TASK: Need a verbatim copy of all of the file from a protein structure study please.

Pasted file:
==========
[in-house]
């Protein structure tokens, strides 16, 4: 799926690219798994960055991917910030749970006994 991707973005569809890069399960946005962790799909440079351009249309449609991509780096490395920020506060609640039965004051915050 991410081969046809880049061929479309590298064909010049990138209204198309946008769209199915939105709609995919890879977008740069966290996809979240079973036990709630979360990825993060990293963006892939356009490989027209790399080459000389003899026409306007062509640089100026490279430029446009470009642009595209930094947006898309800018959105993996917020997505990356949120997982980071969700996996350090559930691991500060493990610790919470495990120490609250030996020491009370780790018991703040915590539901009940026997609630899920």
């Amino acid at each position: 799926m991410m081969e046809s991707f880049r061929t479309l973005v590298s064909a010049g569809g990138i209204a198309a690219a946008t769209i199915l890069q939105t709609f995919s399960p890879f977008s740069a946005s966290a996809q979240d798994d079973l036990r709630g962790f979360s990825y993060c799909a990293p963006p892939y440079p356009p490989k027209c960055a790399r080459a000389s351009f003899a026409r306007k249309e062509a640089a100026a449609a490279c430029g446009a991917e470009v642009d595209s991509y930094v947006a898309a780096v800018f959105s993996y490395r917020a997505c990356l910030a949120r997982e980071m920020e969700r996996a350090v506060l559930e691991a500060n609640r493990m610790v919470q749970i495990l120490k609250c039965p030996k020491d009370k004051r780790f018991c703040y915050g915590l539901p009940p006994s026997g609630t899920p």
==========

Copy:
[in-house]
């Protein structure tokens, strides 16, 4: 799926690219798994960055991917910030749970006994 991707973005569809890069399960946005962790799909440079351009249309449609991509780096490395920020506060609640039965004051915050 991410081969046809880049061929479309590298064909010049990138209204198309946008769209199915939105709609995919890879977008740069966290996809979240079973036990709630979360990825993060990293963006892939356009490989027209790399080459000389003899026409306007062509640089100026490279430029446009470009642009595209930094947006898309800018959105993996917020997505990356949120997982980071969700996996350090559930691991500060493990610790919470495990120490609250030996020491009370780790018991703040915590539901009940026997609630899920």
């Amino acid at each position: 799926m991410m081969e046809s991707f880049r061929t479309l973005v590298s064909a010049g569809g990138i209204a198309a690219a946008t769209i199915l890069q939105t709609f995919s399960p890879f977008s740069a946005s966290a996809q979240d798994d079973l036990r709630g962790f979360s990825y993060c799909a990293p963006p892939y440079p356009p490989k027209c960055a790399r080459a000389s351009f003899a026409r306007k249309e062509a640089a100026a449609a490279c430029g446009a991917e470009v642009d595209s991509y930094v947006a898309a780096v800018f959105s993996y490395r917020a997505c990356l910030a949120r997982e980071m920020e969700r996996a350090v506060l559930e691991a500060n609640r493990m610790v919470q749970i495990l120490k609250c039965p030996k020491d009370k004051r780790f018991c703040y915050g915590l539901p009940p006994s026997g609630t899920p």